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Undetected Benign Tumor Is Dangerous

CancerWise - April 2008

By Darcy De Leon

Paul Coutant

Paul Coutant didn't realize he had any major health problems until a day in April 2005 when he suddenly felt extremely heavy, out of breath and unable to take a few steps.

He was experiencing the symptoms of atrial fibrillation, a cardiac arrhythmia (irregular heartbeat) that increases the risk of stroke. Coutant's cardiologist recognized this as one of the symptoms of acromegaly. The condition develops from a type of pituitary adenoma, or noncancerous tumor of the pituitary gland.

Like many people, Coutant had never heard of the disease and assumed it was a type of cancer.

"When I read adenoma and tumor on my medical report, the only thing I saw was tumor, tumor, tumor," Coutant says. "I went online and looked up the word adenoma and learned that it's not a malignant tumor. I said, 'whew, at least it's not cancer. I think I can handle that.'"

Many patients with a pituitary adenoma live with it for years before they are diagnosed. Symptoms are often slow to develop or mistaken for other conditions.

Rare pituitary disease is diagnosed

That was the case for Coutant, who, for some time, had been experiencing joint pain, which is a common symptom of acromegaly. "I used to think I had arthritis in my knees. I had such trouble walking. I attributed some of it to old age," Coutant, 55, says.

It wasn't until his episode with atrial fibrillation that he realized something more serious was going on. After the incident, he was hospitalized by a cardiologist in Victoria, Texas, where the Houston resident lived at the time.

Tests showed high levels of growth hormone (GH), which is responsible for growth in children and metabolic functioning in adults. An overproduction of GH is the cause of acromegaly. Coutant was then referred to a local endocrinologist, who ordered a magnetic resonance imaging (MRI) scan that found the tumor.

Coutant's endocrinologist referred him to specialists at M. D. Anderson, who treat noncancerous and malignant pituitary tumors.

The pituitary gland and acromegaly

"Even though a pituitary adenoma is not cancerous, it can cause serious health problems and even premature death if not treated properly," says Coutant's endocrinologist Steven Waguespack, M.D., an associate professor in
M. D. Anderson's Department of Endocrine Neoplasia and Hormonal Disorders and Department of Pediatrics. Waguespack treats children and adults with pituitary adenomas.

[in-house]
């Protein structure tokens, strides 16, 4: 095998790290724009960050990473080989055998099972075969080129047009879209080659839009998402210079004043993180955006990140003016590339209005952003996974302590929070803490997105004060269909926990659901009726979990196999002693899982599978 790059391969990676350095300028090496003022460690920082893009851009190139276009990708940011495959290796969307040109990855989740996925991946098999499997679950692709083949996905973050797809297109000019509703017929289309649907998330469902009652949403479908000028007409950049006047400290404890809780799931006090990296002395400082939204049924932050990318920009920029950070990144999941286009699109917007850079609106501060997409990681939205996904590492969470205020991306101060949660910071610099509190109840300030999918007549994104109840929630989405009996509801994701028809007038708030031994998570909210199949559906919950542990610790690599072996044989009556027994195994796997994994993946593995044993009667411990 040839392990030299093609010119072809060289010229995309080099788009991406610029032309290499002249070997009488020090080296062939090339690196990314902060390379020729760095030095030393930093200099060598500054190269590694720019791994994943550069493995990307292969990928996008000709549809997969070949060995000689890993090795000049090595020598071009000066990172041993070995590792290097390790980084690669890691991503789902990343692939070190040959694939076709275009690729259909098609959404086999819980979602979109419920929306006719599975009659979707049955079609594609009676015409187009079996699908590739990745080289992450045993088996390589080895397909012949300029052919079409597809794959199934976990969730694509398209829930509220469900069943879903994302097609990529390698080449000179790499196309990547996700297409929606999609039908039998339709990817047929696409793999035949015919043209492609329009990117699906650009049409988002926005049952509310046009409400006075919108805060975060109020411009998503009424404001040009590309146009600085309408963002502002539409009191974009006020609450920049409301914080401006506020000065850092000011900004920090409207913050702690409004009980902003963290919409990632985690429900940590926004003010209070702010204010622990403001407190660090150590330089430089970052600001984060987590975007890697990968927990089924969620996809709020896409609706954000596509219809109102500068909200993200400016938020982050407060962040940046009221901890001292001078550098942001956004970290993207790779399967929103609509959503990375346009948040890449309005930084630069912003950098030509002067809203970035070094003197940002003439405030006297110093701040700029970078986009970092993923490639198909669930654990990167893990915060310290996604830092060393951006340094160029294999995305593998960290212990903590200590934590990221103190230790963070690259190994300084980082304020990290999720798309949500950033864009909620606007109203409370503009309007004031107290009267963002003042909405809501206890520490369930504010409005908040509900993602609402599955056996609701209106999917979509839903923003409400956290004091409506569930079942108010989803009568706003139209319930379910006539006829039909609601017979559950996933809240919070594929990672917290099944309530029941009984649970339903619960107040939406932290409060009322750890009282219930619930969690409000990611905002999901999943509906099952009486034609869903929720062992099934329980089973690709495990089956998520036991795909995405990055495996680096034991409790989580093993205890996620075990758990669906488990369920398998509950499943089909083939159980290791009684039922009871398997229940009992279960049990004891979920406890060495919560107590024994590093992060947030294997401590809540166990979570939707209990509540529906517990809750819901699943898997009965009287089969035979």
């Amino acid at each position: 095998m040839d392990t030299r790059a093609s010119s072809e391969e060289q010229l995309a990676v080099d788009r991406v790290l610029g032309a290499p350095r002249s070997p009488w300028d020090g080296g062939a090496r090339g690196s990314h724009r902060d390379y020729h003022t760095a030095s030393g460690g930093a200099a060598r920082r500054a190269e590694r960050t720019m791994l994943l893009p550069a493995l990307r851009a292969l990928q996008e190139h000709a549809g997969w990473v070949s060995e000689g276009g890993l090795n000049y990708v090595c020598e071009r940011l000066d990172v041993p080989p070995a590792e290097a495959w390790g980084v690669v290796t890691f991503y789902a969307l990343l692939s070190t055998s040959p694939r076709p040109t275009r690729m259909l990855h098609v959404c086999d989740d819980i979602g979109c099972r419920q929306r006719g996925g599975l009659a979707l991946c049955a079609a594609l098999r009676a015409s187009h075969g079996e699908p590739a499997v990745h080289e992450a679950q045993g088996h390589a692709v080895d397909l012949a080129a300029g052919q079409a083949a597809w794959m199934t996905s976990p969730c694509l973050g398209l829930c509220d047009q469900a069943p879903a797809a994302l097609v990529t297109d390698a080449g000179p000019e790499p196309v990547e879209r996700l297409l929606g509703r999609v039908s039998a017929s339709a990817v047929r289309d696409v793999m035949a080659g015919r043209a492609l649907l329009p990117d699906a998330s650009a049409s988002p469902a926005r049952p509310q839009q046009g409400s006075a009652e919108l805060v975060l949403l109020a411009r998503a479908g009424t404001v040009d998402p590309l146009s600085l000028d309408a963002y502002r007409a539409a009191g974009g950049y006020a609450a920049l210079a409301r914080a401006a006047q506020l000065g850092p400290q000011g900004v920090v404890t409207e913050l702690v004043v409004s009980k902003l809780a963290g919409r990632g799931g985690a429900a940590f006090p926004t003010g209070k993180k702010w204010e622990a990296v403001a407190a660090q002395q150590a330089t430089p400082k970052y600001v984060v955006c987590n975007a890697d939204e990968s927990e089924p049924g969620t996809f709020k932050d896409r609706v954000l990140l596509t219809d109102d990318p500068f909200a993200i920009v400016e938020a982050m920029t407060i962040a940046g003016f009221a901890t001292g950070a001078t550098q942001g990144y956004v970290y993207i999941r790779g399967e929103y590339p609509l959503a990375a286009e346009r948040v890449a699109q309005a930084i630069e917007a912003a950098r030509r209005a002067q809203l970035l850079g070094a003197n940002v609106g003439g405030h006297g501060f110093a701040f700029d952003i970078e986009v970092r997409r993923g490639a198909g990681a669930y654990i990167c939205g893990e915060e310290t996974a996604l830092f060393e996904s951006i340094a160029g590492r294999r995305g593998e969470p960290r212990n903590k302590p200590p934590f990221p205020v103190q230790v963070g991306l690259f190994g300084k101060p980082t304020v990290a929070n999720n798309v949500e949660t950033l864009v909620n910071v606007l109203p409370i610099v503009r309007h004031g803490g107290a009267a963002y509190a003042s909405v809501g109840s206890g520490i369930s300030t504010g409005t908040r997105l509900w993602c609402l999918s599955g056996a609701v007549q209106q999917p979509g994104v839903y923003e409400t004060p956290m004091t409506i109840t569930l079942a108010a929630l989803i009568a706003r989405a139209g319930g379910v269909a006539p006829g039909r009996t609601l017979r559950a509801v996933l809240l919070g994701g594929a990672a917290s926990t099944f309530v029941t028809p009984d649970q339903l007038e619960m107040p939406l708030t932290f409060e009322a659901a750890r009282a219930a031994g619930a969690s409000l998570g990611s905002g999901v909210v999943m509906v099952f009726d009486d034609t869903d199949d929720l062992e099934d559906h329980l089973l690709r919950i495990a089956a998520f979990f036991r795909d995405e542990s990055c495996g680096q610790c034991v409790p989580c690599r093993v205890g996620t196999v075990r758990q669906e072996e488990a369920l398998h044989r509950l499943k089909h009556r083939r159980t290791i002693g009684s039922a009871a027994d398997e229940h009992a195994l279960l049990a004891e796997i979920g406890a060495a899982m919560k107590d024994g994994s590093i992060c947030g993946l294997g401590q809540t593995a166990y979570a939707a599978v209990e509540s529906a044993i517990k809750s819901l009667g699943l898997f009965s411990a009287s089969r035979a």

Pituitary tumors develop from a cell in the pituitary gland. Located at the base of the brain, the pituitary gland controls the production of hormones from other glands, such as the thyroid and adrenal glands. Coutant's tumor developed from a pituitary cell that produces GH.

Symptoms vary from patient to patient

Patients who are diagnosed with acromegaly may have one or several symptoms of the disease.

Symptoms of acromegaly can include:

  • Joint pain
  • Cardiovascular disease
  • High blood pressure
  • Acne
  • Lack of a menstrual cycle
  • Thick skin
  • Enlargement of the hands and feet
  • Excessive sweating
  • Snoring and sleep apnea
  • Gradual changes in facial appearance over many years

Acromegaly is a rare disease that is difficult to diagnose because many doctors are not familiar with the condition, and the patients themselves may not recognize the changes that are occurring in their bodies. Some people won't notice a difference in how their body has changed until they compare pictures of themselves from the past with the present, Waguespack says.

Coutant did not have the classic symptoms of acromegaly when he was diagnosed, only the joint pain, atrial fibrillation and high blood pressure.

Surgery, medication improve prognosis

A high school tutor who gives private voice lessons, Coutant scheduled surgery to remove his tumor as soon as the school year ended for summer break.

As a result of the surgery, his joint pain went away. The other conditions are part of the long-term effects of acromegaly. "I don't like the a-fib," Coutant says. "It's hard to sleep at night, and it makes me grumpier than normal – if that's possible. If I didn't have that, though, I would not have known I was ever sick."

Coutant takes medication to control his atrial fibrillation and high blood pressure and also takes medication, as part of a clinical trial, to keep his acromegaly in check. It is one of several clinical trials being conducted at M. D. Anderson studying pituitary adenomas.

Future looks bright

Sometimes pituitary tumors return, but they are slow-growing. Coutant will be monitored with MRIs every few years. At his appointment in March, Waguespack told Coutant that tests showed he was doing well.

Coutant attributes his recovery to the specialized treatment he received for this rare disease.

"I'm so grateful for the medical team I have and the care I've received," Coutant says. "Pituitary tumors are unique, and the nurses and doctors at M. D. Anderson are experts in treating them. If anyone is diagnosed with one, they need to be treated by people who are used to dealing with this rare disease."

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© 2015 The University of Texas MD Anderson Cancer Center